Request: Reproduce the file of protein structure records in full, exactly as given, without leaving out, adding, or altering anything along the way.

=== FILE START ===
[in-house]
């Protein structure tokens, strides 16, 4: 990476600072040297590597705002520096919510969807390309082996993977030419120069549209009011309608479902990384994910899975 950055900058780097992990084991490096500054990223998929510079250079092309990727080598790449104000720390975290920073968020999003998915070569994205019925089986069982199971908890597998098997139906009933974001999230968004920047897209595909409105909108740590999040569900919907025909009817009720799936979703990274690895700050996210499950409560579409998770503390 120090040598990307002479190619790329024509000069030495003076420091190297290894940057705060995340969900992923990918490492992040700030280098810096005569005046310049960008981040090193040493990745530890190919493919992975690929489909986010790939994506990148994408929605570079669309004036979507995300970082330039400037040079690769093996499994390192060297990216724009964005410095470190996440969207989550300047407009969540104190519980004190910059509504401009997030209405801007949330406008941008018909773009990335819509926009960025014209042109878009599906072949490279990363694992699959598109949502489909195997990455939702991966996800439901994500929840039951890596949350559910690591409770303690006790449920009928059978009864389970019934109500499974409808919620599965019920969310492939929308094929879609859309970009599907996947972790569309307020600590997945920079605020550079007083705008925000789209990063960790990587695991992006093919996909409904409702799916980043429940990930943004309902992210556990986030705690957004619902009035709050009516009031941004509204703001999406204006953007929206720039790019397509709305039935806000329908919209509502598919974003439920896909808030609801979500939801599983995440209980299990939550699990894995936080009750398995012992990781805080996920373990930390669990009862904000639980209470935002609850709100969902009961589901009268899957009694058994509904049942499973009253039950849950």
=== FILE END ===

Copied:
[in-house]
């Protein structure tokens, strides 16, 4: 990476600072040297590597705002520096919510969807390309082996993977030419120069549209009011309608479902990384994910899975 950055900058780097992990084991490096500054990223998929510079250079092309990727080598790449104000720390975290920073968020999003998915070569994205019925089986069982199971908890597998098997139906009933974001999230968004920047897209595909409105909108740590999040569900919907025909009817009720799936979703990274690895700050996210499950409560579409998770503390 120090040598990307002479190619790329024509000069030495003076420091190297290894940057705060995340969900992923990918490492992040700030280098810096005569005046310049960008981040090193040493990745530890190919493919992975690929489909986010790939994506990148994408929605570079669309004036979507995300970082330039400037040079690769093996499994390192060297990216724009964005410095470190996440969207989550300047407009969540104190519980004190910059509504401009997030209405801007949330406008941008018909773009990335819509926009960025014209042109878009599906072949490279990363694992699959598109949502489909195997990455939702991966996800439901994500929840039951890596949350559910690591409770303690006790449920009928059978009864389970019934109500499974409808919620599965019920969310492939929308094929879609859309970009599907996947972790569309307020600590997945920079605020550079007083705008925000789209990063960790990587695991992006093919996909409904409702799916980043429940990930943004309902992210556990986030705690957004619902009035709050009516009031941004509204703001999406204006953007929206720039790019397509709305039935806000329908919209509502598919974003439920896909808030609801979500939801599983995440209980299990939550699990894995936080009750398995012992990781805080996920373990930390669990009862904000639980209470935002609850709100969902009961589901009268899957009694058994509904049942499973009253039950849950």